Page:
Database connection pool issue with serverless lambda function

If you are using serverless lambda functions with Relational database, you may have come across the issues when number of connection with the database gets exhausted.

In this blog, I will be explaining what could be the causes that may lead to such a situation and how can we overcome this.

So, before diving into the issue directly, I would like you to understand the life cycle of a Lambda function. Please go through this link to understand the lifecycle.

Now that you have gone through the above link you know that “A single Lambda function container can only serve one invoke at a time, so concurrent requests will trigger AWS to fetch and launch additional containers for response.”

You can also read more on this link to understand how a container gets reused in AWS lambda.

Now, let’s see different scenarios where I will configure database connection pool to different size and hit the lambda function with different number of concurrent users and figure out why max number of connections are getting exhausted even where a considerably less number of concurrent users are hitting the endpoint.

Note:

For our case I am using `db.t2.micro` instance, from AWS RDS, which allows around 85 max connection.

Also, I am using sequelize ORM whose pool configuration script would look like as mentioned in each scenario. Other ORM may have similar syntax please look out for that.

Scenario-01

Pool Configuration

     pool: {

          max: 20,

          min: 0,

          idle: 10000

      }

When we hit the endpoint with the above pool configuration by only 5 concurrent users.

Spot the red oval/circle in the graph below which, is showing max number of connection that could be made with Relational database.

Scenario-02

Pool Configuration

     pool: {

          max: 10,

          min: 0,

          idle: 10000

      }

When we hit the endpoint with the above pool configuration by only 10 concurrent users.

Scenario-03

Pool Configuration

     pool: {

          max: 5,

          min: 0,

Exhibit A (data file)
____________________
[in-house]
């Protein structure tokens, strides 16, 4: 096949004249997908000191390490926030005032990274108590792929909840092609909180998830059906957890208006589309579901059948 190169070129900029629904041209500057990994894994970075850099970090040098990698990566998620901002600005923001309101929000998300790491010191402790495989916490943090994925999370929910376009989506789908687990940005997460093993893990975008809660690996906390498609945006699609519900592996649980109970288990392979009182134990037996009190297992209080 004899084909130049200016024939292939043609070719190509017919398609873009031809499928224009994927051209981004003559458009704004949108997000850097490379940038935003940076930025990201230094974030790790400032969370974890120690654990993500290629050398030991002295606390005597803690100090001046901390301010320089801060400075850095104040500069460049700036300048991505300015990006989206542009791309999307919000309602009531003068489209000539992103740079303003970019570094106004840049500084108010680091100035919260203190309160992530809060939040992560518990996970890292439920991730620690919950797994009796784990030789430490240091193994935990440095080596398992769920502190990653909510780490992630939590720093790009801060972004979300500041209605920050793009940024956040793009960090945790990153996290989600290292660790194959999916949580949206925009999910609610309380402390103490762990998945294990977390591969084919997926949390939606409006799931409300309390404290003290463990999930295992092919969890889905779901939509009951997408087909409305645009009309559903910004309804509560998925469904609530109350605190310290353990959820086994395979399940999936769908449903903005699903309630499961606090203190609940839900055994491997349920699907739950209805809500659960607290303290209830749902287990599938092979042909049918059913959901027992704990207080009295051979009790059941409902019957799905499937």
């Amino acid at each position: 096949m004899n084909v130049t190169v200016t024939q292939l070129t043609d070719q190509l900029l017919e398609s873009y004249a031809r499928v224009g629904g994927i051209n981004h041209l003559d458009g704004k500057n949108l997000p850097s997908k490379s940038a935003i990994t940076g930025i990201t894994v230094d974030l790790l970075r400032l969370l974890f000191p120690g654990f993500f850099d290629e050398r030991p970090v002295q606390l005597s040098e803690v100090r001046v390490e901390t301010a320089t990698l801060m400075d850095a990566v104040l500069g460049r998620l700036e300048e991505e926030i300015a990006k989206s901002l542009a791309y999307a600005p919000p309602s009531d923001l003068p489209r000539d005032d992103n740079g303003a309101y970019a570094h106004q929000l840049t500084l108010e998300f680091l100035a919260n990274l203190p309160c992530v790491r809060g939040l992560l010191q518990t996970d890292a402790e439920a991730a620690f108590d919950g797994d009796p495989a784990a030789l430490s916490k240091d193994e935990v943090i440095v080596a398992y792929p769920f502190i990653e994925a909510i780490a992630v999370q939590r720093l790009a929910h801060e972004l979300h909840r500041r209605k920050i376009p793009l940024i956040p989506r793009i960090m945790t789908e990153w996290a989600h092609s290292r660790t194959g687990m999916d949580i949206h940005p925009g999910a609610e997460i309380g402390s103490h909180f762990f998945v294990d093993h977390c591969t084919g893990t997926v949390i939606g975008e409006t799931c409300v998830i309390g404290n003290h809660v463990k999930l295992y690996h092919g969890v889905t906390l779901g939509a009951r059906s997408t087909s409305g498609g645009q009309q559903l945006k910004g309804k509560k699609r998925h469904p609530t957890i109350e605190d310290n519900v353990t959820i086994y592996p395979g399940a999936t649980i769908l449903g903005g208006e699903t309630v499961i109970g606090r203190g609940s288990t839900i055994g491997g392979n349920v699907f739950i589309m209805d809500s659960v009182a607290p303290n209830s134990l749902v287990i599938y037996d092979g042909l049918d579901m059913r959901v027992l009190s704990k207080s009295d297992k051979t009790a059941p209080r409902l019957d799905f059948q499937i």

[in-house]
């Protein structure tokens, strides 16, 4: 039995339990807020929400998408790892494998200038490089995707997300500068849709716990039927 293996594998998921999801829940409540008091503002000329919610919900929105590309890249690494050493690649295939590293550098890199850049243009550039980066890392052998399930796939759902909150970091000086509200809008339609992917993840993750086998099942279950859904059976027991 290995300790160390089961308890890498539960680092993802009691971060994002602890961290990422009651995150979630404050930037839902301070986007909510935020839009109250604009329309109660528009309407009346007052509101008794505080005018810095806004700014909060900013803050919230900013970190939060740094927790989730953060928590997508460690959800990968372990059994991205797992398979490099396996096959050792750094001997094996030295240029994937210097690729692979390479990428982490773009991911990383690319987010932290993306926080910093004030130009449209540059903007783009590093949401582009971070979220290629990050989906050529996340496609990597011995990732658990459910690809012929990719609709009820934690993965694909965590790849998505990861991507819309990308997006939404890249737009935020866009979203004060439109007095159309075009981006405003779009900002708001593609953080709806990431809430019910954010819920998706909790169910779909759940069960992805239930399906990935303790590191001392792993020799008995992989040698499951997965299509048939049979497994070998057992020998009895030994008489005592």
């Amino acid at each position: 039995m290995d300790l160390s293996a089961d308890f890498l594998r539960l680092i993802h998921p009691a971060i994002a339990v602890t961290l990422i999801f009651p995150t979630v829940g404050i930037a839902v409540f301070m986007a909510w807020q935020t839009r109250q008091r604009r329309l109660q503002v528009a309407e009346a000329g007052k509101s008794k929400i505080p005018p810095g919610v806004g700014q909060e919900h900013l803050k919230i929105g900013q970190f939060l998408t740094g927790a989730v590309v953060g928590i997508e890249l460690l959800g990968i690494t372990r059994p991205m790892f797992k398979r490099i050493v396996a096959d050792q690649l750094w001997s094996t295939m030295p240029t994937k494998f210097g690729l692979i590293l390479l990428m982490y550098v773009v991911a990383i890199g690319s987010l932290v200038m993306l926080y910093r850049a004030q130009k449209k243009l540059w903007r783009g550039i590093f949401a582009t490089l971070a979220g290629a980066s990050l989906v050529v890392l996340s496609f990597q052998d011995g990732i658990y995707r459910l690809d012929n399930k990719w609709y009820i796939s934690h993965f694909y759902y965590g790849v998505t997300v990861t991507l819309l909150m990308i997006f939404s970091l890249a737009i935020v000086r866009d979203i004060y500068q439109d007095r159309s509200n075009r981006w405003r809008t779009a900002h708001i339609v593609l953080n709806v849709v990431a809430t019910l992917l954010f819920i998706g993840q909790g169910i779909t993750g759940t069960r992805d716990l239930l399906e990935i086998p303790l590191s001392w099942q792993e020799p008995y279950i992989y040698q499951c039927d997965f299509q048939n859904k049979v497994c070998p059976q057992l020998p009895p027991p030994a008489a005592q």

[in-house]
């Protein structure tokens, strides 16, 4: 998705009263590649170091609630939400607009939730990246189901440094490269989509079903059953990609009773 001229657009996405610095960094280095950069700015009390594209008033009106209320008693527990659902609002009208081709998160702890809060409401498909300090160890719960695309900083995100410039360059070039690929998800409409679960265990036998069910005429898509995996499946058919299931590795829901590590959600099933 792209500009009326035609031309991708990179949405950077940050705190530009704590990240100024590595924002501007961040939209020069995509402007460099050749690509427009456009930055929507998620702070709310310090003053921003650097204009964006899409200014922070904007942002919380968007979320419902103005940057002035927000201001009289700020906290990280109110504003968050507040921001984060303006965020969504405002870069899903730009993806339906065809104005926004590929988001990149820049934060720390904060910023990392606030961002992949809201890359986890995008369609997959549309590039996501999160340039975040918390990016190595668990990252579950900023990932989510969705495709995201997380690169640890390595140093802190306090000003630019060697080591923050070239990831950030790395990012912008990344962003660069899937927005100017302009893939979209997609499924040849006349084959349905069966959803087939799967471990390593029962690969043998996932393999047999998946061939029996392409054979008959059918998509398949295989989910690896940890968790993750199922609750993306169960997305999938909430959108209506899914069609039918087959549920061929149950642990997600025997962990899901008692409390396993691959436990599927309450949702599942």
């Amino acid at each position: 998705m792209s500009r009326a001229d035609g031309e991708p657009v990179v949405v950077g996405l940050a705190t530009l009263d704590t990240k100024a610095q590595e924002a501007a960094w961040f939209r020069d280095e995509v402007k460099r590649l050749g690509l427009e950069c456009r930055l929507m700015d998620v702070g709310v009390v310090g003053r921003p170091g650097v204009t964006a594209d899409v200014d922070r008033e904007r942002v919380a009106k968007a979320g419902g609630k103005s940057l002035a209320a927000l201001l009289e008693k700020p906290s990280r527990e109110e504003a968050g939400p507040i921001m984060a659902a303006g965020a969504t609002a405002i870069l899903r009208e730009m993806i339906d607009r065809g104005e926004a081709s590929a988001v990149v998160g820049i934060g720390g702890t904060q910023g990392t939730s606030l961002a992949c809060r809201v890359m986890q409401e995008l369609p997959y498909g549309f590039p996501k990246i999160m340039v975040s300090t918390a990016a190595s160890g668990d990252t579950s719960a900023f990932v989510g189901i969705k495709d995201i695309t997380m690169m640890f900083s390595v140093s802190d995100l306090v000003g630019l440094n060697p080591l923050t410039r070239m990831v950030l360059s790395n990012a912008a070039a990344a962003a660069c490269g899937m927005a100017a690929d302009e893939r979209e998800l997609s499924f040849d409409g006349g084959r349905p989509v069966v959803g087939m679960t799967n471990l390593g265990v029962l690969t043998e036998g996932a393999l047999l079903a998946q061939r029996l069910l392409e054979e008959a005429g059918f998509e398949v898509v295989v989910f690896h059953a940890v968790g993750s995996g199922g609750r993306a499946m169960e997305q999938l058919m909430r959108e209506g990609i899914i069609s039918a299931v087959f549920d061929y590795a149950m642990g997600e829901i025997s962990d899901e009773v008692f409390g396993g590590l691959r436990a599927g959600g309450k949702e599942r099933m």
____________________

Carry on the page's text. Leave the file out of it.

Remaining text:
idle: 10000

      }

On hitting the endpoint with the above pool configuration by 20 concurrent users.

Scenario-04

Pool Configuration

    pool: {

          max: 1,

          min: 0,

          idle: 10000

     }

On hitting the endpoint with the above pool configuration by 100 concurrent users.

After seeing these many scenarios, you might have noticed a pattern with the pool size and number of concurrent users.

Yes, when we increase the size of pool, it is able to serve less number of users simultaneously because when we hit an endpoint, AWS launches a container and it creates connections with the database with the specified pool size but could only use one connection per container. Hence, the rest of the connections remain open (until the container dies) but are of no use.

Using the pool with max size, more than one is useful when not using serverless. In case of server oriented backend (where we need to take care of server unlike the AWS serverless where we mostly focus on writing functions than worrying about the infrastructure) once connection is created with the database it will use the connections from the pool when new requests arrive rather than creating connection every time, which is very costly in terms of resources.

So, in short if you want to utilize all available connections when using serverless lambda functions, you should configure max pool size to 1.

Hope you enjoyed this article. Feel free to leave comments and send us suggestions!

 

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